https://youtu.be/gRMPYh2QdSM The video in this one is interesting
For my 28mm figures I will print out shields and flags/banners on my computer either on heavy cardstock as replacement shields or light paper if gluing them onto the original shield.03/06/2019 at 12:04 #115745
I have never thought of printing shields straight onto cardstock – that would work a treat, especially for smaller scales! What an excellent idea – stolen.
Taking care of one’s weapons and armor was vital to keeping alive. Prior to engaging in a battle they probably looked like they were on parade. Poorly maintained armor and weapons could fail.
Yes, but that’s a modern army reply. I am not talking about a rusty sword, or a crudely lashed spear-head, or even a dirty shield. I am sure Dark-age weapons were pristine. I am talking about a layer of paint. Your picture is beautiful, and I am sure you are right to make it so – in the classical era labour was cheap, and I am aware all men went into battle looking their best – not only was battle a status-event, clean clothes are safer than dirty ones as well.
But for Dark ages shields? There were no sergeant-majors, and no parades either. Can you see Svein forbidding Ulf to get on his boat (you horrible little man) until he can get a decent paint-job on his shield?03/06/2019 at 12:36 #115753
There were parades of a sort when a hosting occurred I suppose. More to the point the Dark Ages were status mad – it defined where you stood legally. I’d guess all the lads took every opportunity to assert their status so I’d go for the best painted shield they could manage.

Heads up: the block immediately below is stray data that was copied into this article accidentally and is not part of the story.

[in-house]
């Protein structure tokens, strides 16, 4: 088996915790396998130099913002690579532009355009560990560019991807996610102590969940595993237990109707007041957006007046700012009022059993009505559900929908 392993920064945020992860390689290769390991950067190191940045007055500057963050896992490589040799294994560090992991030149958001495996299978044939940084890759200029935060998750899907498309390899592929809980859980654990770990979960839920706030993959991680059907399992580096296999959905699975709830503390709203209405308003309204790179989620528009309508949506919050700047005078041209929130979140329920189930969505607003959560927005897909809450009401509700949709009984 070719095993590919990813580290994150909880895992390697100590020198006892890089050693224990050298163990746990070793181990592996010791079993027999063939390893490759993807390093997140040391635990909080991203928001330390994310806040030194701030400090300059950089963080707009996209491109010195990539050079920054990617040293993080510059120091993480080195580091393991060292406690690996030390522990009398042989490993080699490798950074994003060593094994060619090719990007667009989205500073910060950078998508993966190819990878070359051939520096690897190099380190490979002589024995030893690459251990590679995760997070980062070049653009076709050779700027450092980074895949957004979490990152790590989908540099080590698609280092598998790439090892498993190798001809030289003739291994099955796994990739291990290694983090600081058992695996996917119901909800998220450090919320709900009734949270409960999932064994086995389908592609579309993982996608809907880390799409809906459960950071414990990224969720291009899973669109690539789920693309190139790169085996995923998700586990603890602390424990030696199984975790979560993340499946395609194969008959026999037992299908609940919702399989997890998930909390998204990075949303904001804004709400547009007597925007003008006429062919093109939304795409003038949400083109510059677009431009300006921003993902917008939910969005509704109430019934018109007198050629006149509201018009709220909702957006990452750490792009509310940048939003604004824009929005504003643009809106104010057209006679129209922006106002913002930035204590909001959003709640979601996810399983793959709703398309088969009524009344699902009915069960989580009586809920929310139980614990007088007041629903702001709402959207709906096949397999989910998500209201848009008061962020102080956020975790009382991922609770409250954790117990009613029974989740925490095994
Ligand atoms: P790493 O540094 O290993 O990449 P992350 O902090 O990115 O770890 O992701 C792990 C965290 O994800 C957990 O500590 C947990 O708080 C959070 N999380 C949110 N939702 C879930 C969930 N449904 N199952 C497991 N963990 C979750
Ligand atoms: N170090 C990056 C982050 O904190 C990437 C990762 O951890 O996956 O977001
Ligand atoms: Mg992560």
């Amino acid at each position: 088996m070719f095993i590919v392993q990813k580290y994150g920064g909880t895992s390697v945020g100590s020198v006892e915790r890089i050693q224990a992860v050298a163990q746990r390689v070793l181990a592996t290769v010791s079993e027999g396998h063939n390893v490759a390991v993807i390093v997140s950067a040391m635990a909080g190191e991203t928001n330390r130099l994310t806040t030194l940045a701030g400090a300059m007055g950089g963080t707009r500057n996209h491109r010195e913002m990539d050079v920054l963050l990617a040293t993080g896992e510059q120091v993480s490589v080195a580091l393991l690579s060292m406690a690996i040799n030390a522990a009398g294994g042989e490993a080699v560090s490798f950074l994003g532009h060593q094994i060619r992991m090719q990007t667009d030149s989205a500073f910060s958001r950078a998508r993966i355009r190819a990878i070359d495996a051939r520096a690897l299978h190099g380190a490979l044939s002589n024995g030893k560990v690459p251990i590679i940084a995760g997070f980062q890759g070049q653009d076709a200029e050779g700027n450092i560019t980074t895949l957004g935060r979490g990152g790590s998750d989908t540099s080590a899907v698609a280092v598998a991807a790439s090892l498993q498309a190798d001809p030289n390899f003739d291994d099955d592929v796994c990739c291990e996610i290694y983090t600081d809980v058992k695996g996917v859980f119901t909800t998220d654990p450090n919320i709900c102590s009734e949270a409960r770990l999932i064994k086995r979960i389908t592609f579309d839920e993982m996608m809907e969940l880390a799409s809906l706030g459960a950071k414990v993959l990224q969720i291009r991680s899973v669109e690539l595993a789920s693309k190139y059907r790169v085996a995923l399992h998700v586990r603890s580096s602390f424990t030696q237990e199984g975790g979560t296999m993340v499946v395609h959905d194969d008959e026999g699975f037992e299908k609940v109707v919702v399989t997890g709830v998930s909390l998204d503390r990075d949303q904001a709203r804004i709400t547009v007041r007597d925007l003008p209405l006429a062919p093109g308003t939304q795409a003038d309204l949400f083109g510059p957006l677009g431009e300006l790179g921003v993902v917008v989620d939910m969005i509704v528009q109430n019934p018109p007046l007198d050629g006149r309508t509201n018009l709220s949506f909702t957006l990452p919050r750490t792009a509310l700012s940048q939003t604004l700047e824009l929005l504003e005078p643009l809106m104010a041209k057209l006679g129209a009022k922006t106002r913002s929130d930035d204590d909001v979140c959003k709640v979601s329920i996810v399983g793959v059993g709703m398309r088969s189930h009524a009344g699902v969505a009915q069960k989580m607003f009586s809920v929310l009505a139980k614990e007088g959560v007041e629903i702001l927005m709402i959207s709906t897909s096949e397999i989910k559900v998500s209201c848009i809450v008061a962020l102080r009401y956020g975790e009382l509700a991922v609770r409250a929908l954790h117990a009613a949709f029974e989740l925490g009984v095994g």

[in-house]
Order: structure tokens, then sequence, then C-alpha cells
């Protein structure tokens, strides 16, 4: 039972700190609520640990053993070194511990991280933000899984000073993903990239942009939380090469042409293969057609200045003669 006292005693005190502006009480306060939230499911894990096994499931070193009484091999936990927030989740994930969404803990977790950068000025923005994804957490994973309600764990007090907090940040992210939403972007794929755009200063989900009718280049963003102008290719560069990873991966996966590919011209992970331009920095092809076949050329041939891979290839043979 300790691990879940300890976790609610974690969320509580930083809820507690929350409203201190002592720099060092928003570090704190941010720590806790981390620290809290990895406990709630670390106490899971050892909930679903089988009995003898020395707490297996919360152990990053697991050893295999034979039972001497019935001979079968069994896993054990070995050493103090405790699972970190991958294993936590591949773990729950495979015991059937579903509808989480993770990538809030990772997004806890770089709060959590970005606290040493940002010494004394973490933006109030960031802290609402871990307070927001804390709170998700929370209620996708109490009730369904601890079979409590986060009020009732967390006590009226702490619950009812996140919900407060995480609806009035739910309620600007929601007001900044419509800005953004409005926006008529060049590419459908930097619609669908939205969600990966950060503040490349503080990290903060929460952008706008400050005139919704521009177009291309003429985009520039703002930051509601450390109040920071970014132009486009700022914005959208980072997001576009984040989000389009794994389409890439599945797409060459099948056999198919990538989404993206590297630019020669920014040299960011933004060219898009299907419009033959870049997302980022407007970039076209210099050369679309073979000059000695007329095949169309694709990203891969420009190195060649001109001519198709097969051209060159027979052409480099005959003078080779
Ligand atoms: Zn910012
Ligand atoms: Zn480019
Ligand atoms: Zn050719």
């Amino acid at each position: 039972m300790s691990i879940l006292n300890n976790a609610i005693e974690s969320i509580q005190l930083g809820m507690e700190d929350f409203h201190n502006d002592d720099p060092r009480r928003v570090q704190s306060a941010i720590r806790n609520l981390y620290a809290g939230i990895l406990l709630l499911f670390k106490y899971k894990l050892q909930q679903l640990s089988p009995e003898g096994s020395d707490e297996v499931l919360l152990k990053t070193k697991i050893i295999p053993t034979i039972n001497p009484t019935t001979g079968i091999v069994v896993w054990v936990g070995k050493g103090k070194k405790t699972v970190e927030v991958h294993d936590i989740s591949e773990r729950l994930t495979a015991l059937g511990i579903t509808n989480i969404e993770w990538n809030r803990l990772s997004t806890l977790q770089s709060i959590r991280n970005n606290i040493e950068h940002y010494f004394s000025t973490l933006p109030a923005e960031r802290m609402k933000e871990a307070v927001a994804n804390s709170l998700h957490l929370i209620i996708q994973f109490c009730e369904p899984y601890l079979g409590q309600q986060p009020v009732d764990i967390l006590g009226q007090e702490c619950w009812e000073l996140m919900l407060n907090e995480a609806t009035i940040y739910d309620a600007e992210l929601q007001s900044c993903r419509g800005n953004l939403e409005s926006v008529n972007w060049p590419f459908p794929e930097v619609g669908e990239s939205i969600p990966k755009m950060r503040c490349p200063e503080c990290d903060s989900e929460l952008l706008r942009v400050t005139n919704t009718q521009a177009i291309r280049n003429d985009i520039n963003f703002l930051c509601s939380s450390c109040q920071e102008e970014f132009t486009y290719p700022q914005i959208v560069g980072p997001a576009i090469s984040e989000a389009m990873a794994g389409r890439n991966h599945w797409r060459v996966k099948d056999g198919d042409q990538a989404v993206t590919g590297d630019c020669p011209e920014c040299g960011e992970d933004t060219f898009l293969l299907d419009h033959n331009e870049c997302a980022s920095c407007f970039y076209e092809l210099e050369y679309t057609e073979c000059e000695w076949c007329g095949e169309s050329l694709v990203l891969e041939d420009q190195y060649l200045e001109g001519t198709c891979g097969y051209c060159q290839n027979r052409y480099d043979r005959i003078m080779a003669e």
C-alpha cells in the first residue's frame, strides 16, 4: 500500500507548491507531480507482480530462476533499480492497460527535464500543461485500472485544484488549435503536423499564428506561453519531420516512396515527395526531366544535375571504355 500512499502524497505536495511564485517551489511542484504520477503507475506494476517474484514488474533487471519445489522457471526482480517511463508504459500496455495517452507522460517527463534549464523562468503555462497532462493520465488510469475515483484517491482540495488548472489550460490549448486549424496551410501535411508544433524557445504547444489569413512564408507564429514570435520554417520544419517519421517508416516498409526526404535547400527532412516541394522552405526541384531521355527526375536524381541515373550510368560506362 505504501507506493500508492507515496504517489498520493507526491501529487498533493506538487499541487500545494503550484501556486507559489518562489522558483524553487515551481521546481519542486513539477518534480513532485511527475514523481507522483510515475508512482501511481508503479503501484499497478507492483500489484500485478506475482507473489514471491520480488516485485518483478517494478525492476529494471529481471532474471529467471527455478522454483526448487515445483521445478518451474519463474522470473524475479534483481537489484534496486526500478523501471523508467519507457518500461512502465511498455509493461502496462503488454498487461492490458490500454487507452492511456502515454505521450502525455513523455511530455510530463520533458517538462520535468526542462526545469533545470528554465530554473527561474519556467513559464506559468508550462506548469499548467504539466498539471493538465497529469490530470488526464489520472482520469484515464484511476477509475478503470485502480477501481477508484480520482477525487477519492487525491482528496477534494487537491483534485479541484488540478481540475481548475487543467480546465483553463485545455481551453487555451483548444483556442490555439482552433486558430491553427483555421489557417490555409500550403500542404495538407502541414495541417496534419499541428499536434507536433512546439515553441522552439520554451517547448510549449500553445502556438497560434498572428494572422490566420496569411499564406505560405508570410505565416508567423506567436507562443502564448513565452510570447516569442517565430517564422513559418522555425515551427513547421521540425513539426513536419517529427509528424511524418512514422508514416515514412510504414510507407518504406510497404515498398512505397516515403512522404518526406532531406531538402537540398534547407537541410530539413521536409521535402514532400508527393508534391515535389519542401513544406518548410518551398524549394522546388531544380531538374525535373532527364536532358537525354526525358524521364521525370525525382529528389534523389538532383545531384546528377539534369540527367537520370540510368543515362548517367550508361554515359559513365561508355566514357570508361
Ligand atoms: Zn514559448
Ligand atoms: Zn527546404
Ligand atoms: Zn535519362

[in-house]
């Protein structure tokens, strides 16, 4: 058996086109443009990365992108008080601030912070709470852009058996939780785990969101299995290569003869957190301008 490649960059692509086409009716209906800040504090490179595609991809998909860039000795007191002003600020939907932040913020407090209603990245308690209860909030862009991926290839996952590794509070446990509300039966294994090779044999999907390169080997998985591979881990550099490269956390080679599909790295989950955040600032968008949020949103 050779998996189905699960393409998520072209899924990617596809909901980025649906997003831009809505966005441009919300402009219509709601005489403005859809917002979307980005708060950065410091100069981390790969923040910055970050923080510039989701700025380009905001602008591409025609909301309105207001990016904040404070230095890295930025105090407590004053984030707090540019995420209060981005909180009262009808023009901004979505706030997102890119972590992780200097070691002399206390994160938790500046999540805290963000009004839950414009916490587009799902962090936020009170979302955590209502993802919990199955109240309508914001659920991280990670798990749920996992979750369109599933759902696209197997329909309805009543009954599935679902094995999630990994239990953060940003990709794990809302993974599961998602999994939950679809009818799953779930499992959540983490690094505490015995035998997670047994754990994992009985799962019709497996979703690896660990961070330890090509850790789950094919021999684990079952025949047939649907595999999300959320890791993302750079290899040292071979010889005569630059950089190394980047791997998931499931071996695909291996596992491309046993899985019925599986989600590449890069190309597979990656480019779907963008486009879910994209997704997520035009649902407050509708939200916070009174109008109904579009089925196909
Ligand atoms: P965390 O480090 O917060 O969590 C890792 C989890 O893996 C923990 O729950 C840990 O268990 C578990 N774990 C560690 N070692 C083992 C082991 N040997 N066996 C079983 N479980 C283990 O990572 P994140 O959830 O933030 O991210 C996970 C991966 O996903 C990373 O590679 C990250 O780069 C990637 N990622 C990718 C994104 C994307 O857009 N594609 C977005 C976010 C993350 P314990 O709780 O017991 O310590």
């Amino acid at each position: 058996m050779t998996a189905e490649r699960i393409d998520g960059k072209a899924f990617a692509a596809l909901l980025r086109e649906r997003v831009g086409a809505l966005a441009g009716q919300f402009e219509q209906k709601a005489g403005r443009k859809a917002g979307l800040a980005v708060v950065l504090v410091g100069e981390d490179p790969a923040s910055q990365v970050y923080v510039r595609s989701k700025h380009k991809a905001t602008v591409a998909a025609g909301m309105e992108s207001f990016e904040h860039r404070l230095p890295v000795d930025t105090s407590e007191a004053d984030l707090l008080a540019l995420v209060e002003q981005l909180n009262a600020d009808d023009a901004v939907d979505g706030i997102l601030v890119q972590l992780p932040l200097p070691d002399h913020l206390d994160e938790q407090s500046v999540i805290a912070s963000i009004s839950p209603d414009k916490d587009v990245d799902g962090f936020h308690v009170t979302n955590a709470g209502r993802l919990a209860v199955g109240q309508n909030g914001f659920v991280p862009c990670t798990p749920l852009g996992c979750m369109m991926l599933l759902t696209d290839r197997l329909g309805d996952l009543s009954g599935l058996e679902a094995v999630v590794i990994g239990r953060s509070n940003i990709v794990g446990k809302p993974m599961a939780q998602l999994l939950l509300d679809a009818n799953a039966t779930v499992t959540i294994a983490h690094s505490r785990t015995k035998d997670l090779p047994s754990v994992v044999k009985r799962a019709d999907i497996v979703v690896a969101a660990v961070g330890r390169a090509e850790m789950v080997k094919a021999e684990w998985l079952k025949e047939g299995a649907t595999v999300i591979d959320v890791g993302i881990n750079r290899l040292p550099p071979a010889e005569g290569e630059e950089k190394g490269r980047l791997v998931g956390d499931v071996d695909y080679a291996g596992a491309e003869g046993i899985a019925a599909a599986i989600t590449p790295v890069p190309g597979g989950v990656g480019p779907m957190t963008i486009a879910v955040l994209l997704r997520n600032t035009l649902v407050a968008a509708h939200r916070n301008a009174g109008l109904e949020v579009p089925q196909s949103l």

For the Romans barrack life was often boring and turn out important so I’d agree with the fellow in your article the Dura Europos shield was likely intended for battle.
http://withob.blogspot.co.uk/03/06/2019 at 12:51 #115755MikeKeymaster
Would a professional soldier be more likely to have neat stuff than a warrior who raids to live?
Your professional Roman soldier is provided with a livelihood as a fighter and things are made for him, not by him?
Would Ragnar McRaiderson have the inclination to spend his own time and money on looking like part of a professional fighting army, when in fact he is not?
I am being broad and assuming professional soldier (fights for money) vs warrior (fights for plunder) are different enough to be a thing.03/06/2019 at 13:10 #115756Norm SParticipant